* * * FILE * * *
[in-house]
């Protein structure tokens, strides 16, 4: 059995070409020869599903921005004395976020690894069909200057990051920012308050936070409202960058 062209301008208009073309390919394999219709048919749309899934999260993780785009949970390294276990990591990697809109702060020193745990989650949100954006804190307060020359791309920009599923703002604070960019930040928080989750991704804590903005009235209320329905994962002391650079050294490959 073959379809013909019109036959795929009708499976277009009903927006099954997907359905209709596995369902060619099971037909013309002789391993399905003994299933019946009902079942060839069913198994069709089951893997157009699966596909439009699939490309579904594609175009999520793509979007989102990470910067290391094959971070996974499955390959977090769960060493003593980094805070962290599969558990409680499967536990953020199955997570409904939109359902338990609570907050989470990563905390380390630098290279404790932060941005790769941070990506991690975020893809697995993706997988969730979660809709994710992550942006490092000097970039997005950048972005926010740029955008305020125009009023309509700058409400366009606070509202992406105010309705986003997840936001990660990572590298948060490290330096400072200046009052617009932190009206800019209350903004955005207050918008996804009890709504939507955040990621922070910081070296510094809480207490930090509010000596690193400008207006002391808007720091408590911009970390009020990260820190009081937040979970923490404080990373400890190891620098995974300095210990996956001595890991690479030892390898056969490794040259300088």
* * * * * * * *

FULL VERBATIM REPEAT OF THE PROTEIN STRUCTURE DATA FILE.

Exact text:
[in-house]
């Protein structure tokens, strides 16, 4: 059995070409020869599903921005004395976020690894069909200057990051920012308050936070409202960058 062209301008208009073309390919394999219709048919749309899934999260993780785009949970390294276990990591990697809109702060020193745990989650949100954006804190307060020359791309920009599923703002604070960019930040928080989750991704804590903005009235209320329905994962002391650079050294490959 073959379809013909019109036959795929009708499976277009009903927006099954997907359905209709596995369902060619099971037909013309002789391993399905003994299933019946009902079942060839069913198994069709089951893997157009699966596909439009699939490309579904594609175009999520793509979007989102990470910067290391094959971070996974499955390959977090769960060493003593980094805070962290599969558990409680499967536990953020199955997570409904939109359902338990609570907050989470990563905390380390630098290279404790932060941005790769941070990506991690975020893809697995993706997988969730979660809709994710992550942006490092000097970039997005950048972005926010740029955008305020125009009023309509700058409400366009606070509202992406105010309705986003997840936001990660990572590298948060490290330096400072200046009052617009932190009206800019209350903004955005207050918008996804009890709504939507955040990621922070910081070296510094809480207490930090509010000596690193400008207006002391808007720091408590911009970390009020990260820190009081937040979970923490404080990373400890190891620098995974300095210990996956001595890991690479030892390898056969490794040259300088």